The importance of this when it comes to argumentation and dispute is that a person’s values tend to emerge from their ability to conceive possibilities and their capacity for vision. Our ideas of morality are grounded in ethics, and ethics is essentially the science of what’s possible.

That’s why it was said by Socrates that the fundamental question of all areas of philosophy is ‘how should I act?’ The implication of this is that even questions of metaphysics or logic come down to the question of what’s possible.

It is normal to find oneself in a dispute with a man or woman who regards themselves as the defender of the ‘the facts.’ If you happen to have a conviction that does not correspond to these sacred facts, then you are easily dismissed as fanatical or intransigent.

There’s a difference however, between someone who sees possibilities beyond the evidence, and beyond the reality of historical truths, and someone who is delusional.

The difference lies in a person’s willingness to test out his theory or ideas.

And it is also true that often these ‘defenders of the facts’ happen to be people who will do anything to avoid acting.

These are people who will dismiss a hypothesis before it’s even been acted upon or tested once.

Contrary to what these people tell themselves, such thinking is actually profoundly unscientific, because the mark of true, radical scientific thinking is not a talent for number crunching, but a talent for experimentation, and a willingness to test any dogma, no matter how common sensical or absolute.

What distinguishes the visionary from the fanatical then, is not logic, but flexibility, a willingness to personally live out his theory and test it himself.

This crucially cuts out the intellectual ‘middle man’ who arrogates himself the role of guardian at the gates, a Cerberus monster who defends hell from any wayward poet.

Aldous Huxley once said he struggled with the difference between genuine mystical thought, and superstition. Huxley spent much of the latter half of his writing career attempting to salvage mysticism and religious tradition in the context of science.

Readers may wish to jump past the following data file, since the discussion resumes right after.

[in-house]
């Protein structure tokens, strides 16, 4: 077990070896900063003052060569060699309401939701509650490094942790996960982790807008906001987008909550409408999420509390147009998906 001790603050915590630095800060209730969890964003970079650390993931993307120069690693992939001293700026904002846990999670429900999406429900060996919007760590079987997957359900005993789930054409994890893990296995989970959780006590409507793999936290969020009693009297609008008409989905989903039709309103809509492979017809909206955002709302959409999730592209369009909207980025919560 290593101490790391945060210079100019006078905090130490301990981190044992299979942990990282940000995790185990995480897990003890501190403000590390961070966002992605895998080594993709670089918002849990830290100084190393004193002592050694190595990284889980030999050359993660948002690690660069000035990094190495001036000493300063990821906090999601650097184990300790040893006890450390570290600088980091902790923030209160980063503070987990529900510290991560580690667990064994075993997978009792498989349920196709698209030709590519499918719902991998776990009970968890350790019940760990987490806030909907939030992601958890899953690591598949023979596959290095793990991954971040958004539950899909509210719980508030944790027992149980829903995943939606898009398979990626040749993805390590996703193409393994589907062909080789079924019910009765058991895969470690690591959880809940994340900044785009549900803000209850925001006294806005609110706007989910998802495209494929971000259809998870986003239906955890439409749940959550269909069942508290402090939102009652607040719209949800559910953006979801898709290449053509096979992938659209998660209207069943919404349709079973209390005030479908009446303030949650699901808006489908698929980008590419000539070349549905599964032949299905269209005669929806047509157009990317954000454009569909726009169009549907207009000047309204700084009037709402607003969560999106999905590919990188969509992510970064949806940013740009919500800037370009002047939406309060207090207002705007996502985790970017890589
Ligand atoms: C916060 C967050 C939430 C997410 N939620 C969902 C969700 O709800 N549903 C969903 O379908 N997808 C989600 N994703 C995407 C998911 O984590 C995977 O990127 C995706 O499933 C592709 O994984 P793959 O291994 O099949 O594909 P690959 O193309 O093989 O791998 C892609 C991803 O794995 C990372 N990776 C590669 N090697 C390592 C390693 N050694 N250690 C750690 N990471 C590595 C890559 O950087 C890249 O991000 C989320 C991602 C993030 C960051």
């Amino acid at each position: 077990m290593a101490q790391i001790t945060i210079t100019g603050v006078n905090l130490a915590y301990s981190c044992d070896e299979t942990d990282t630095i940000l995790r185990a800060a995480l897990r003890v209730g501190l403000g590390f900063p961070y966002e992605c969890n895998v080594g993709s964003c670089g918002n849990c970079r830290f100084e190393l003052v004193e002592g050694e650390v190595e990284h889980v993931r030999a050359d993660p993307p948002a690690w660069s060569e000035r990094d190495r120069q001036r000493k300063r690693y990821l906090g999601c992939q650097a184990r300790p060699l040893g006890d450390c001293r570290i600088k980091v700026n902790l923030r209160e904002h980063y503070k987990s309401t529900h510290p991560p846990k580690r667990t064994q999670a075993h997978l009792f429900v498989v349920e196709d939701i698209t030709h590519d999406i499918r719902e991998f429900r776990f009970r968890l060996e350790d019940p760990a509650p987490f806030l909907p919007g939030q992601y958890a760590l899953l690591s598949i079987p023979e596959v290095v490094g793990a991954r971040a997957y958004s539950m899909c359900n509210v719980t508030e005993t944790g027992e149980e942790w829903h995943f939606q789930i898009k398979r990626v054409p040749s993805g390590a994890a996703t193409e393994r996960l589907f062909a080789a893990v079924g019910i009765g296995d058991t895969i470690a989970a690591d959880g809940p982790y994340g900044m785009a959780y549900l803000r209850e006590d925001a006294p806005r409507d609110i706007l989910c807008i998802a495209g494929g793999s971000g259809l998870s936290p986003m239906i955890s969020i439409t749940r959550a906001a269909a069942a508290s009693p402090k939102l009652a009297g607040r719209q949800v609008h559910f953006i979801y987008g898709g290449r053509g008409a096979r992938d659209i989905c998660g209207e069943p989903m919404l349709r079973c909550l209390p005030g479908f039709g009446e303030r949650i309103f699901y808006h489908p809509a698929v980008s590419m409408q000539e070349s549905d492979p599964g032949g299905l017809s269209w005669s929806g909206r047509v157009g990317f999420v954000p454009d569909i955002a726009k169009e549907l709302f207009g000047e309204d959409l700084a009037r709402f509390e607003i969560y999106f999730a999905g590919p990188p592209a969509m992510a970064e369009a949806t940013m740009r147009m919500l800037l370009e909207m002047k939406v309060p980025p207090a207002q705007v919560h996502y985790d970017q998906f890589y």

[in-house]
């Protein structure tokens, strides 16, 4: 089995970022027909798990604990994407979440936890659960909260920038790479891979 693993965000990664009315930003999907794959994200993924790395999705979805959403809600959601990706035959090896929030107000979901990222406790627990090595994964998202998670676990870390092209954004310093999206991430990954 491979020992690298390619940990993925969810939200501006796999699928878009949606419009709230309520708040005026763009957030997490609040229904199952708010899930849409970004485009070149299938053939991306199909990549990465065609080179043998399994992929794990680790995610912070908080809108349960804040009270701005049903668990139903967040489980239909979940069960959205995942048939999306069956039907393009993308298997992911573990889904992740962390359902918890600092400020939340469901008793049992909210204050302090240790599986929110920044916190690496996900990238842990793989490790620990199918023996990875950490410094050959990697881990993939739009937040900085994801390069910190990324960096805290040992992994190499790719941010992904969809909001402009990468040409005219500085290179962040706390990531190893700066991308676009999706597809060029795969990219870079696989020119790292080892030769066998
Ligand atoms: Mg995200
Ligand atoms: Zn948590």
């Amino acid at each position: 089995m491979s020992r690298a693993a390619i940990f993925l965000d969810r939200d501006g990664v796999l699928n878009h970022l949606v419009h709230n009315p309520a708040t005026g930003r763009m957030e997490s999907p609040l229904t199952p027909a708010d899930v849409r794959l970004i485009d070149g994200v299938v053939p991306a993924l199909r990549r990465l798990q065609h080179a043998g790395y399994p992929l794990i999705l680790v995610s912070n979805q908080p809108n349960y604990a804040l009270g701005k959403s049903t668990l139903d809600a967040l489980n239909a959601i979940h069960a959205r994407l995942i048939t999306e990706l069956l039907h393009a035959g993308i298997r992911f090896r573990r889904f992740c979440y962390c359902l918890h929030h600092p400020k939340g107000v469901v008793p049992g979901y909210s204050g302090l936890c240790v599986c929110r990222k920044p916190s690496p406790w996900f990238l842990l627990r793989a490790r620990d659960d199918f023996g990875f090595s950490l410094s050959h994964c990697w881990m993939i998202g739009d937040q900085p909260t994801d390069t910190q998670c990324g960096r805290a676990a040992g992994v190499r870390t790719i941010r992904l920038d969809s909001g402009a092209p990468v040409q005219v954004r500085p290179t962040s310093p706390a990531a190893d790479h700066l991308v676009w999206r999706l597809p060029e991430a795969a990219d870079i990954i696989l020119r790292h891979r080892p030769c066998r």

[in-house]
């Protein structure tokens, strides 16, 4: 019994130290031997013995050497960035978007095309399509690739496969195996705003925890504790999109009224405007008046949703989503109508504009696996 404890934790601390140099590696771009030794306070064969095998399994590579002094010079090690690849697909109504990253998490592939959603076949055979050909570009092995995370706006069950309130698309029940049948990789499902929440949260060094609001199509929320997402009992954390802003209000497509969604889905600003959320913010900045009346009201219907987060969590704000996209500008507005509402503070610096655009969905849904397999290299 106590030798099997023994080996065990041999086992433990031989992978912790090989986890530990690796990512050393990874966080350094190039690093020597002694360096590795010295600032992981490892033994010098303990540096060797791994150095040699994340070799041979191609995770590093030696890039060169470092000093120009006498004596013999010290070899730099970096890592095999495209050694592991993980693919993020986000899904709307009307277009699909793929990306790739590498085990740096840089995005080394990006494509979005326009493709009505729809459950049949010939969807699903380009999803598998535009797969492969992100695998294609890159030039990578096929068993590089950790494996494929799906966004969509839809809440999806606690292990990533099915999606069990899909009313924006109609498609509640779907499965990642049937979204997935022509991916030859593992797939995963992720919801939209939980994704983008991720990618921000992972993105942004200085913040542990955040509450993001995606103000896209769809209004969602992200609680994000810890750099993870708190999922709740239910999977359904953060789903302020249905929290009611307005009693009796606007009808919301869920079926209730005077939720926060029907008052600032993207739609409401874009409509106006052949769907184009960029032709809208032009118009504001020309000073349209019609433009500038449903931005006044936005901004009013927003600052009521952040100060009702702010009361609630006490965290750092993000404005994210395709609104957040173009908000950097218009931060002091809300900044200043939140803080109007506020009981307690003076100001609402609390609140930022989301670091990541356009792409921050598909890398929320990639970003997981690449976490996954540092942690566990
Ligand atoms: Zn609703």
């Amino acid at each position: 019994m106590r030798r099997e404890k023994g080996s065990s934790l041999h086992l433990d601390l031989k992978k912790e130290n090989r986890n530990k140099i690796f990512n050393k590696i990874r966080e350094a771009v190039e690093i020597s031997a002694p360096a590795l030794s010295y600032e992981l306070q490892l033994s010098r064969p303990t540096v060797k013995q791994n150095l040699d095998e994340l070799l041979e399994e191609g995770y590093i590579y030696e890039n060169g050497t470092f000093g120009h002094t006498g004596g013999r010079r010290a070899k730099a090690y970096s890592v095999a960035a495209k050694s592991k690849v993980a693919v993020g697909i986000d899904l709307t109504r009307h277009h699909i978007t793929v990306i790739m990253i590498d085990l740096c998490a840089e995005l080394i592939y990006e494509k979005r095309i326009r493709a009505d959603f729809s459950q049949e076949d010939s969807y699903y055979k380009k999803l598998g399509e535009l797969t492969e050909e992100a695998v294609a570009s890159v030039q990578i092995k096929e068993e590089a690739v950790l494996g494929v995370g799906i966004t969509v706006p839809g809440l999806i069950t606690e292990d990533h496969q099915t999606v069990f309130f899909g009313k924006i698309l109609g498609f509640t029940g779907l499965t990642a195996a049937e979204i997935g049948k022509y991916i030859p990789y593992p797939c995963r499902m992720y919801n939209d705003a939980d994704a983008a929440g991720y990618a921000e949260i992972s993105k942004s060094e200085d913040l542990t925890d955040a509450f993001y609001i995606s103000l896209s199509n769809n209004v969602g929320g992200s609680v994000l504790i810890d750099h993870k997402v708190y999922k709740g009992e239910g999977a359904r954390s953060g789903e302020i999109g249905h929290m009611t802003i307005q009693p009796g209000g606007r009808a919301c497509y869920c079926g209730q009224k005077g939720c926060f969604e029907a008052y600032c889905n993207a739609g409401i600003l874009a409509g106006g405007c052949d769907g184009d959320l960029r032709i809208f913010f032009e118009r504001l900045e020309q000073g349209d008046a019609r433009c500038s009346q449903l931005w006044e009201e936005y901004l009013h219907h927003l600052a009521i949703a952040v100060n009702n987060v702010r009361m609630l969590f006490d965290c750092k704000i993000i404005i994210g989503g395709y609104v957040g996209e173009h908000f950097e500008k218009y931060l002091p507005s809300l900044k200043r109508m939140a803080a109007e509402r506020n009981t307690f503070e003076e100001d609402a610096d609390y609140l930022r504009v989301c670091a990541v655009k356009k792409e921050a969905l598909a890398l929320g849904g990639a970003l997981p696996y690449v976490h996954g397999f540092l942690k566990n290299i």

It was necessary for Huxley to do so, he believed, because the non-rational, the visionary expansion of imaginative thinking, is essential for moral activity.

If a man acts from a fanaticism for certainty, then he acts in a myopia of selfishness and short-term thinking. And it was this very closed-mindedness, this anxious relationship to the unknown, that for Huxley was the biggest threat to human civilisation.

The unknown is almost always unknowable. That is, the five senses, logical discrimination and the reptilian mind, cannot penetrate it.

The fanatic is no mystic. What Huxley couldn’t see was that the fanatic prefers his imagination to the world. The world of action, impact and moral goodness become irrelevant to him.

The mystic on the other hand, is a kind of Bodhisattva. He is primarily concerned with effective action, change in the world. However outlandish and experimental his visions, however unlikely his ambitions, the Bodhisattva, or the true mystic, is concerned with results – his vision serves a greater end.

The fanatic on the other hand is someone who cares not a dot for results. Fanaticism serves to support a narrow view of the world, but creative vision serves to expand the range of possibilities.

These possibilities are almost always illogical, or paradoxical, or seem senseless in the face of the facts.

Typical arguments between the ‘fact defenders’ and the more creative problem solver, tend almost always to come down to ‘human nature.’

The fact-defender, for instance, probably views the issue of climate change as one of damage limitation. Material scientific solutions must be found, but they won’t solve the fundamental problem of human overconsumption.

A slightly more visionary person will understand that a basic shift in human perspective is needed if the problem of man-made global warming is to be countered. They also have the scope and forward thinking to know that any short term practical solution will be its own worst enemy, because the relationship of man to his environment, or man to man, won’t change.

The fact-defender poo-poos such talk out of hand. Because it just seems too abstract, too high-minded, to talk about ‘shifts in consciousness’ or ‘evolving human nature.’

Again the question is about human possibilities. There is no way for a visionary to prove his conviction in argument. If he does, he is likely to fail. The whole history of the human race is almost always working against him.

Does this make him a fanatic? No, because a fanatic’s convictions are there to defend a weakened ego, a psychic wound. A visionary’s convictions are there to see beyond the limitations in thinking that have created the problem at hand.